access control systems
Are you aware of the potential security breaches, which can occur in your office when an intruder walks in and takes away a file containing confidential documents? What about your new employee copying documents from your computer network by copying the same through the PC allotted to him and connected to the network? It can result in disaster if that individual is a mole planted by your competitor. Would it not be great if you could configure the computer network of your office in such a way that only specific PCs in the network had access to vital files? You can achieve this goal and much more by setting up an access control system in place. In simple language, it is a security technique, which you can employ to regulate who or what can view or use resources in a computing environment. This system is broadly categorised into two classes
Physical Limits access to rooms, buildings, as well as physical IT assets
Logical Limits access to data, system files, and computer networks
The four principal types of access controls are
How they work
Role based In this system, access is granted to various resources of the computer network to specific groups of workers. For example, software engineers can only access data that is related to them, such as data pertaining to the development of new software. In the same method, accountants can only access account specific data. The system administrator can add or remove a person from specific groups.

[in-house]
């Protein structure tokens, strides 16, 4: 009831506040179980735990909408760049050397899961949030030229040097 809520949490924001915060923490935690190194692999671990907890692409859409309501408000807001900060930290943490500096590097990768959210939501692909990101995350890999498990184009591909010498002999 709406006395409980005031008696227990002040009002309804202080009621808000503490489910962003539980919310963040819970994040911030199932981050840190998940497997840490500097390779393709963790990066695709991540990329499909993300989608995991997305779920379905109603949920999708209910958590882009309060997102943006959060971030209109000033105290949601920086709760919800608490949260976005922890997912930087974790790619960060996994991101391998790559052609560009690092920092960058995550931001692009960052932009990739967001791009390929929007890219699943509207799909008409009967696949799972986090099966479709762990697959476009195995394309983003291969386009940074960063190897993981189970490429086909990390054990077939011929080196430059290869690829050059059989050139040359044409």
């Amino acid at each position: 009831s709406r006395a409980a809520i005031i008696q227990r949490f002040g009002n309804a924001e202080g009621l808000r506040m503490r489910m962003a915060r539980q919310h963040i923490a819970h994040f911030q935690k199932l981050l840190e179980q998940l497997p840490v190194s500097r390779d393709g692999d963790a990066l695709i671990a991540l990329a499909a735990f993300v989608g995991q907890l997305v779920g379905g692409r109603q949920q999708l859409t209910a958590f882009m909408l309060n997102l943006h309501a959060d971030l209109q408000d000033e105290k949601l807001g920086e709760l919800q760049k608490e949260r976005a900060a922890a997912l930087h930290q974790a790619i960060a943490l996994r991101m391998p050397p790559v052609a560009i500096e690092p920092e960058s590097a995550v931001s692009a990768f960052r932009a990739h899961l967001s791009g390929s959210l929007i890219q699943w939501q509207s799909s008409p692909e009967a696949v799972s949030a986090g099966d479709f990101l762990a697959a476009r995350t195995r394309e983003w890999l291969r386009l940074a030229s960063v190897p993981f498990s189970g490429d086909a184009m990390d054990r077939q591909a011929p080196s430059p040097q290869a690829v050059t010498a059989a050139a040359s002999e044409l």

Rule based This allows persons on the network to gain access to data based on a specific set of rules as set by the sysadmin. This method is used, for example, to allow a group of persons to access the network at specific hours of the day or even specific days of the week. As with the role based system, only the system administrator can assign or remove access permissions.
Discretionary Each resource objects on this system has an ACL (access control list) associated with it, which contains a list of users and groups. This system allows individual users to decide who can access their data. For example, a user might allow read' access to one person or read write' access to another. He might also allow full access to users belonging to a specific group.
Mandatory The system administrator controls and configures this group as to who can gain access to what data. Whenever a person tries to access any resource under this control, the operating system compares the access level of the user with the label assigned to the resource, and permits him access if his access level matches or is higher than label associated with that resource. This is the most secure access control system.
This belongs to the physical category. Generally attached on doors, these systems check the fingerprint or the iris of an individual or both of them and compare that data with those stored in a database. If the biometric data matches, it allows the individual access to the building or room, depending where the system is installed. Ensure the security of your office by installing an access control system on place.